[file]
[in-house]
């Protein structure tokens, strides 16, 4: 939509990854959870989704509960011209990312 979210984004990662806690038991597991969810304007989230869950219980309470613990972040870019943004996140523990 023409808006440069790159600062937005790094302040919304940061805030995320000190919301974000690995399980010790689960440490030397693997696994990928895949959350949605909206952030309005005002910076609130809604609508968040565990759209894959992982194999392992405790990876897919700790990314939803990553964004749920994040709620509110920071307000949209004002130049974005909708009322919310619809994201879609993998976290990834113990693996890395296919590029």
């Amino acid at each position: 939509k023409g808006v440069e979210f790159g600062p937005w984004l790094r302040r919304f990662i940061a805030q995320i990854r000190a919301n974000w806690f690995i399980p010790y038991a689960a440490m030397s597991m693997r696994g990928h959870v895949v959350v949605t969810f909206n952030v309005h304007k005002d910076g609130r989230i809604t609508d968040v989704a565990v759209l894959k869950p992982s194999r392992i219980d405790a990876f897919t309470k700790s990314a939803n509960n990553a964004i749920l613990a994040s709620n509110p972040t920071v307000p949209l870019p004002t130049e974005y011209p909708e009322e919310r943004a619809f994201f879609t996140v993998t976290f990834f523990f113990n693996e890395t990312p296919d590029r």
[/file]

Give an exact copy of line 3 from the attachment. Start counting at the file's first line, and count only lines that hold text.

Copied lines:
């Amino acid at each position: 939509k023409g808006v440069e979210f790159g600062p937005w984004l790094r302040r919304f990662i940061a805030q995320i990854r000190a919301n974000w806690f690995i399980p010790y038991a689960a440490m030397s597991m693997r696994g990928h959870v895949v959350v949605t969810f909206n952030v309005h304007k005002d910076g609130r989230i809604t609508d968040v989704a565990v759209l894959k869950p992982s194999r392992i219980d405790a990876f897919t309470k700790s990314a939803n509960n990553a964004i749920l613990a994040s709620n509110p972040t920071v307000p949209l870019p004002t130049e974005y011209p909708e009322e919310r943004a619809f994201f879609t996140v993998t976290f990834f523990f113990n693996e890395t990312p296919d590029r």